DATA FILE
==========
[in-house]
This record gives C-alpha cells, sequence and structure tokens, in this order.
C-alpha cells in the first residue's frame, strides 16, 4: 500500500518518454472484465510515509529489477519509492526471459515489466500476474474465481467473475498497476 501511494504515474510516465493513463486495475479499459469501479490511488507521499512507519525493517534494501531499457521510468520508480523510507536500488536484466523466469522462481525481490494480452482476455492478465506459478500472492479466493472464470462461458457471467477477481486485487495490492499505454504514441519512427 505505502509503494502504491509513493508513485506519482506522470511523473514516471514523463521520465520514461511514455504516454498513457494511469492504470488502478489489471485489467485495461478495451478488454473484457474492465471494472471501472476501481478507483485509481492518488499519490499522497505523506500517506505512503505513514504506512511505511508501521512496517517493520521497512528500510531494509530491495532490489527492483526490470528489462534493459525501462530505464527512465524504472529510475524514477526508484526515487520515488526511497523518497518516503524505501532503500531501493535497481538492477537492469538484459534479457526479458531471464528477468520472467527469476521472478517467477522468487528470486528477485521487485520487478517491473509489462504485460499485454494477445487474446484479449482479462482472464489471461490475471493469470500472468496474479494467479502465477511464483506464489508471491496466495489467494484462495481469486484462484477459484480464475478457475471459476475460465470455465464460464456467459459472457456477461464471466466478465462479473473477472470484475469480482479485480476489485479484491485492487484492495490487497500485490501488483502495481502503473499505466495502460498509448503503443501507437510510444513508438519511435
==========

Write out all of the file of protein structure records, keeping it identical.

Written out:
[in-house]
This record gives C-alpha cells, sequence and structure tokens, in this order.
C-alpha cells in the first residue's frame, strides 16, 4: 500500500518518454472484465510515509529489477519509492526471459515489466500476474474465481467473475498497476 501511494504515474510516465493513463486495475479499459469501479490511488507521499512507519525493517534494501531499457521510468520508480523510507536500488536484466523466469522462481525481490494480452482476455492478465506459478500472492479466493472464470462461458457471467477477481486485487495490492499505454504514441519512427 505505502509503494502504491509513493508513485506519482506522470511523473514516471514523463521520465520514461511514455504516454498513457494511469492504470488502478489489471485489467485495461478495451478488454473484457474492465471494472471501472476501481478507483485509481492518488499519490499522497505523506500517506505512503505513514504506512511505511508501521512496517517493520521497512528500510531494509530491495532490489527492483526490470528489462534493459525501462530505464527512465524504472529510475524514477526508484526515487520515488526511497523518497518516503524505501532503500531501493535497481538492477537492469538484459534479457526479458531471464528477468520472467527469476521472478517467477522468487528470486528477485521487485520487478517491473509489462504485460499485454494477445487474446484479449482479462482472464489471461490475471493469470500472468496474479494467479502465477511464483506464489508471491496466495489467494484462495481469486484462484477459484480464475478457475471459476475460465470455465464460464456467459459472457456477461464471466466478465462479473473477472470484475469480482479485480476489485479484491485492487484492495490487497500485490501488483502495481502503473499505466495502460498509448503503443501507437510510444513508438519511435